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Why You Should Never Skip the Investigation Process
HR Stories From The Front Lines*
Even small-town businesses face big city problems. Such is the case for Paperco. Tom has worked for them for three years without any issues – no verbal warnings, write-ups, or performance concerns. He’s been a model employee, but that’s all about to change.*
Do you have an HR question keeping you up at night?
The following question was submitted to our HR Professionals in the past month …Question #1
We recently received an anonymous report that one of our employees was arrested for sexually assaulting a minor. We were able to confirm that an arrest occurred, but have not found any information indicating that the employee was charged with this crime. We are a restaurant that serves minors and have some concerns. How should we best address this situation?Question #2
We have an employee who has been out on FMLA leave. This employee’s FMLA leave benefits expire on May 5, 2019. We received a doctor’s note from the employee on May 6th advising us that he is unable to return to work until August. How should we address this employee’s request for an extension of leave?View the Answer (Opens in a new window)
What Type(s) of Leave Apply?
Managing leaves can be complex, especially when multiple leave laws may apply to a situation.
You have an employee that twists her ankle on the job:
Your employee has worked for you for two years as a server. She has worked a total of 1485 hours in the last year. You have 35 employees at one location and 25 miles away you have 40 employees at another location. She is pregnant and is planning to take time off to bond with her baby. She just slipped in the kitchen and twisted her ankle. She needs to be off of her feet for 6 weeks for her ankle to heal.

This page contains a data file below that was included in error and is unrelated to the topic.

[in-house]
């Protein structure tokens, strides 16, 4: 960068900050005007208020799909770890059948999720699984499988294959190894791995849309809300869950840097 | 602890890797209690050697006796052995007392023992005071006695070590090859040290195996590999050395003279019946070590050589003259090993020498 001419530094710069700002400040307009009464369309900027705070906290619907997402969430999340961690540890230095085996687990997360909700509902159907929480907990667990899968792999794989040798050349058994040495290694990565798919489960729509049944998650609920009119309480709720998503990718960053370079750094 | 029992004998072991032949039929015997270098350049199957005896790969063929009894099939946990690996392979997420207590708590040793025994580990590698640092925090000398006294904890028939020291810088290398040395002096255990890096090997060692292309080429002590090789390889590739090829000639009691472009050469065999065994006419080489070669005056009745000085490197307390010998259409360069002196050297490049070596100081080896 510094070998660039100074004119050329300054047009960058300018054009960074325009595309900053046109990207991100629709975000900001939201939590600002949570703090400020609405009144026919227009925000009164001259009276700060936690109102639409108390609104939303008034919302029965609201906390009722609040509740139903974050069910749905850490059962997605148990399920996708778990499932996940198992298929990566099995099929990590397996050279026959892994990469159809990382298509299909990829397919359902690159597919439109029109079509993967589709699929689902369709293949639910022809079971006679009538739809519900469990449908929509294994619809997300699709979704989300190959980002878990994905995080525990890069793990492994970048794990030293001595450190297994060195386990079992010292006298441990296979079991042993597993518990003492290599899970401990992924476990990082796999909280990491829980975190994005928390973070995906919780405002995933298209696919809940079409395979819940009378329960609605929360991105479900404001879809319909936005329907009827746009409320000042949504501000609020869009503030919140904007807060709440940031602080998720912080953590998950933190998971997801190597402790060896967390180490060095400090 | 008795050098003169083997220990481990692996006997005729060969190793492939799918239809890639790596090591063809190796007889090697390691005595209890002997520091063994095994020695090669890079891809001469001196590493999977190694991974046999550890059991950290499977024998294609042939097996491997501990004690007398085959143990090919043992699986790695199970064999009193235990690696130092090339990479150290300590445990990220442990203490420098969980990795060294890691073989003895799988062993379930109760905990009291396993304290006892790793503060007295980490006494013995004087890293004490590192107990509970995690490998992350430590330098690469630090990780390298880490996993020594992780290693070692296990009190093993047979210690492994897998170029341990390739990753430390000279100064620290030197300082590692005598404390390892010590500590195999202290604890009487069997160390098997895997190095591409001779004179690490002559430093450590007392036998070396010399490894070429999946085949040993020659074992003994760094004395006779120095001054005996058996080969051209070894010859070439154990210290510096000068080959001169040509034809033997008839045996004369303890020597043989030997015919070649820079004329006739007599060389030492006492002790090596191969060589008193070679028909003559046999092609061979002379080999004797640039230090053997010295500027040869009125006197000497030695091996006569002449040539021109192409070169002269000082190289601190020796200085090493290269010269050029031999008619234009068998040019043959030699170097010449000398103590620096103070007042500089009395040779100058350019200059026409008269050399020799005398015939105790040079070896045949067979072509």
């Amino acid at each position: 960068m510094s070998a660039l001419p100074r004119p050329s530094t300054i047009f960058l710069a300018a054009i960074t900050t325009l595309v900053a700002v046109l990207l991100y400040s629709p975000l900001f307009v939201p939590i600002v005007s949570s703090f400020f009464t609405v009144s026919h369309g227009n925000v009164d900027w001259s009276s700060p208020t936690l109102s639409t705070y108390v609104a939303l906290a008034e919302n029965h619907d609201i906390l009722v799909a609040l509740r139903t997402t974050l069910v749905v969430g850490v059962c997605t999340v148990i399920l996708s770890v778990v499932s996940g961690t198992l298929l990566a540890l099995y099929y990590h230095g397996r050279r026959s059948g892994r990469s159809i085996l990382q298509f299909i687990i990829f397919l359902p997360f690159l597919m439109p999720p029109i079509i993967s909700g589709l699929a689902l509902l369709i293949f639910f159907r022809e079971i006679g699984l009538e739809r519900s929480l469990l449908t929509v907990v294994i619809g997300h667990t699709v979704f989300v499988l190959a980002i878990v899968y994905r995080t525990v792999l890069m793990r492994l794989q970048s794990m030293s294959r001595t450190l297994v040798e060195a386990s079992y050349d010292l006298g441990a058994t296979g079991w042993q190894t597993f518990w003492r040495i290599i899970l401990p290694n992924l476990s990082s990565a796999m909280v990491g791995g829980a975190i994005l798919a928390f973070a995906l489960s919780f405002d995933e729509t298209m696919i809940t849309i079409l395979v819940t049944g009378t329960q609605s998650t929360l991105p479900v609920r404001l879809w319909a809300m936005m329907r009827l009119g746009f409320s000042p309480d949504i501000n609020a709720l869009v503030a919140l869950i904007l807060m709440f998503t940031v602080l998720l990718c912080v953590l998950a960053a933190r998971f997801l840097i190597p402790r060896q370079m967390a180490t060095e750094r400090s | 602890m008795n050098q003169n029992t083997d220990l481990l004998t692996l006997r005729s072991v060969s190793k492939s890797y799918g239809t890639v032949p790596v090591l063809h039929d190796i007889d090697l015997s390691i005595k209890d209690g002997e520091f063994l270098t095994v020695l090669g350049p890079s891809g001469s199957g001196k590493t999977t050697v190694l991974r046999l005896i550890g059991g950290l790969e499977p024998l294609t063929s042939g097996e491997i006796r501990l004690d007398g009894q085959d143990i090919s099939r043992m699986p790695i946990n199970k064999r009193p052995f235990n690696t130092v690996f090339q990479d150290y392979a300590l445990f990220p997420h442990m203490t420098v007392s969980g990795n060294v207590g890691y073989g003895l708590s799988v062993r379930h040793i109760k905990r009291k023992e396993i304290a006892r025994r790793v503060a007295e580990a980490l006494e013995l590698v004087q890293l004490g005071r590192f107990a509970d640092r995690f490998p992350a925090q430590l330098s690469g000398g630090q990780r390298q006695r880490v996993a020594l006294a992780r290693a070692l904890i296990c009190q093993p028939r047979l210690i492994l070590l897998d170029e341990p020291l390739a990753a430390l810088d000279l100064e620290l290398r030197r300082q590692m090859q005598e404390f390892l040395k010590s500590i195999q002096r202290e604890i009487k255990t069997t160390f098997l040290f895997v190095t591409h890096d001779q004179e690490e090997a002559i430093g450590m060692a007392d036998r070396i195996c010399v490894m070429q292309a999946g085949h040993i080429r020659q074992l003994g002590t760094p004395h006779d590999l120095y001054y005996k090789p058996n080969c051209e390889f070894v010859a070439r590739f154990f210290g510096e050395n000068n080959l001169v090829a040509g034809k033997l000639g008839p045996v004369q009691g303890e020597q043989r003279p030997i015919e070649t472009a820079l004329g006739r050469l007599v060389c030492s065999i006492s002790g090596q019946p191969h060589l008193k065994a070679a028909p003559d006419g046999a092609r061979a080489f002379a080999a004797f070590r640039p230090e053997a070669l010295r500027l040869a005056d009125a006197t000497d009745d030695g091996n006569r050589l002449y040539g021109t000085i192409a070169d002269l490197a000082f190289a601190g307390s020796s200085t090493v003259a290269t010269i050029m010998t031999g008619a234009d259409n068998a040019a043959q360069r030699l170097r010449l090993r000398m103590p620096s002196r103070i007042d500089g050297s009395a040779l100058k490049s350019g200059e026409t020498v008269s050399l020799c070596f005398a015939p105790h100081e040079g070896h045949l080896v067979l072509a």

How do you handle this time off?
Family Medical Leave Act – She has a serious medical condition that prevents her from working.
State Pregnancy Disability Leave – She’s pregnant and disabled so this leave must apply.
Workers’ Compensation Leave – She was hurt on the job, so it has to be designated as workers’ comp.
Americans with Disabilities Act – Since she is disabled, she would have protections under this law.
This information is provided by ePlace Solutions, Inc. which is solely responsible for its content. ePlace Solutions, Inc. is not engaged in rendering legal or other professional services. Federal and state laws are more complex than presented here. This information is simplified for the sake of brevity and is not a substitute for legal advice. ePlace Solutions, Inc. disclaims any liability, loss or risk incurred as a consequence, directly or indirectly, of the use and application of any of the contents of this information.